Beauty is, I think, the answer to Dante's question: we always return to suffering because it is at the core of beauty. This is probably why Demiurgos cries in his empty universe: because he knows that the absence of suffering means the absence of beauty. This may be what Pound meant when he spoke about beauty being difficult: Pound took this idea from an answer given by Aubrey Beardsley to Yeats, when the poet asked him why he drew horrors: "So very difficult, Yeats, beauty is so difficult”. Pound remembered this when he was locked up in Pisa and the sentence returns as a leitmotif in the Pisan Cantos, the most moving of all. Beauty is difficult because, in order to see it, you have to go to the heart of your suffering. Therefore, equilibrium is not possible nor is it desirable. Beauty, like suffering, is an excess; and art, therefore, must also to be an excess. It is only “the road of excess [that] leads to the palace of wisdom”, in William Blake’s slightly grandiose but so true words.

Yesterday we all went out of the house for the first time in so many days. We got in the car and went to Cisnădioara, to the Maurer house, designed by Canadian architect Florian Maurer. We were also alone there, but at least in a house with a backyard. Sebastian fed cats, then we played football together (I was the goalkeeper, with Sebastian shooting countless penalty shots). Then we baked potatoes in the stove, and read from Dante's Inferno translated and annotated by Ronald Durling. So difficult, beauty is so difficult.

March 22. Our paradoxical reactions to the virus come from its paradoxical character:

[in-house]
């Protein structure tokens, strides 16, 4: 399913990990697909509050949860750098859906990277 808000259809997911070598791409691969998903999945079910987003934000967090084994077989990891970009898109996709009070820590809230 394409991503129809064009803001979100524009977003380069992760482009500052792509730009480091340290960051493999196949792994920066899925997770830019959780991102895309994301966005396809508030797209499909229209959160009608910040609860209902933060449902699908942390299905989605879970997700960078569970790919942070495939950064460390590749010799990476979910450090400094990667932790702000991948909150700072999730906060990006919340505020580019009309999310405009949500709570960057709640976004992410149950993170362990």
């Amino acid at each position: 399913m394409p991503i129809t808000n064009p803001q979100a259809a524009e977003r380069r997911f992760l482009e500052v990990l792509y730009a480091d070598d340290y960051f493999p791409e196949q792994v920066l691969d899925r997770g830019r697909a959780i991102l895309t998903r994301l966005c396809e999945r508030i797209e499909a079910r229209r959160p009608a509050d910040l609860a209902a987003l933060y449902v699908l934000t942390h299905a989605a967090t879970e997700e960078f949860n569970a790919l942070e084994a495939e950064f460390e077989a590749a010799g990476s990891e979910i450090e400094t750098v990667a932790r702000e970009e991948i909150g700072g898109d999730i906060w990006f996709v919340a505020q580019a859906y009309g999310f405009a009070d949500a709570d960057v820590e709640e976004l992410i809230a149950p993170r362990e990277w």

– the virus is something so insignificant, with seemingly low mortality rates (estimated at 3.4% - which may seem a little, but is already very much - and in Italy the figure is 8.5% of the infected!). But with the effects of the huge global blockade, this paradoxical disproportion between what the disease seems to be and what it is also causes a reaction of mistrust, suspicion and the activation of conspiracy theories;
– it puts us in the situation, paradoxically, of rethinking the whole discourse about accepting refugees/immigrants etc; it has been so difficult for us until now to accept the arrival of the radical stranger, who in the eyes of many of us brought us the unknown & evil; now, we must learn to manage the return home of our compatriots - some of whom bring with them disease & evil;
– it compels us to learn isolation as an essential mode of action - to see isolation as an essential way of caring for the others; but, while retreating to the small comfortable shelters of our homes, while minimizing our space, time suddenly widens enormously – and this gigantic expansion of time unexpectedly transforms the protective & paradisiac space into hell; we are therefore asked to manage, from our personal comfort, a life overloaded with time – and we no longer know how to do it – our previous life has deactivated the gene for processing both time & intimacy – and we fail, paradoxically, in frustration & fury; (I say paradoxically, because we get to anger in what should be the heart of our micro-harmonies);
– in fact, one of the most dangerous things that is happening to us, as dangerous as the disease we are hiding from, is the following: withdrawn among our loved ones, we suddenly have the feeling that our private lives are irrelevant; we find irrelevant almost everything we do without going out, as before, into the public space – and, conversely, everything we did in that public space seems relevant to us; it is the most painful & most frustrating paradox: in the heart of the most precious private micro-harmony, where the relevance of our lives should be maximalized, we suddenly feel irrelevant.

But the truth is quite the opposite: our lives are only relevant near our loved ones – only isolated near them are we relevant. Thus, while taking care of others, we take care of ourselves. And, while taking care of ourselves, we take care of others.

The answer to all the paradoxes of this disease is therefore also a paradox: the others are also ourselves.


(Photo by Rareș Helici in Sibiu downtown)
© Radu Vancu, Romanian editor for Poetry International Archives